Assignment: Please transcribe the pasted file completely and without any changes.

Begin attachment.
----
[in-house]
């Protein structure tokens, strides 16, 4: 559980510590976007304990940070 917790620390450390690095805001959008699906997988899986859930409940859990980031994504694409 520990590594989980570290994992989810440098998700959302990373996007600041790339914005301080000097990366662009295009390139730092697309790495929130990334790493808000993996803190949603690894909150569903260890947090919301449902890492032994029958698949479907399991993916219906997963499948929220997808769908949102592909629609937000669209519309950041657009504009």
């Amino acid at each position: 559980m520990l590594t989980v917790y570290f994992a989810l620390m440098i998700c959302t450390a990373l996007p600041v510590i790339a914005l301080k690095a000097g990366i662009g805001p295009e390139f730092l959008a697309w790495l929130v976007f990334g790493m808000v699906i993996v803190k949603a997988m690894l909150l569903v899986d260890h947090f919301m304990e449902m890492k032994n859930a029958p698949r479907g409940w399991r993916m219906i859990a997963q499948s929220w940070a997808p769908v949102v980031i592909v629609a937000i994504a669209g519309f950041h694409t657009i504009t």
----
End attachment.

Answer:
[in-house]
């Protein structure tokens, strides 16, 4: 559980510590976007304990940070 917790620390450390690095805001959008699906997988899986859930409940859990980031994504694409 520990590594989980570290994992989810440098998700959302990373996007600041790339914005301080000097990366662009295009390139730092697309790495929130990334790493808000993996803190949603690894909150569903260890947090919301449902890492032994029958698949479907399991993916219906997963499948929220997808769908949102592909629609937000669209519309950041657009504009």
């Amino acid at each position: 559980m520990l590594t989980v917790y570290f994992a989810l620390m440098i998700c959302t450390a990373l996007p600041v510590i790339a914005l301080k690095a000097g990366i662009g805001p295009e390139f730092l959008a697309w790495l929130v976007f990334g790493m808000v699906i993996v803190k949603a997988m690894l909150l569903v899986d260890h947090f919301m304990e449902m890492k032994n859930a029958p698949r479907g409940w399991r993916m219906i859990a997963q499948s929220w940070a997808p769908v949102v980031i592909v629609a937000i994504a669209g519309f950041h694409t657009i504009t």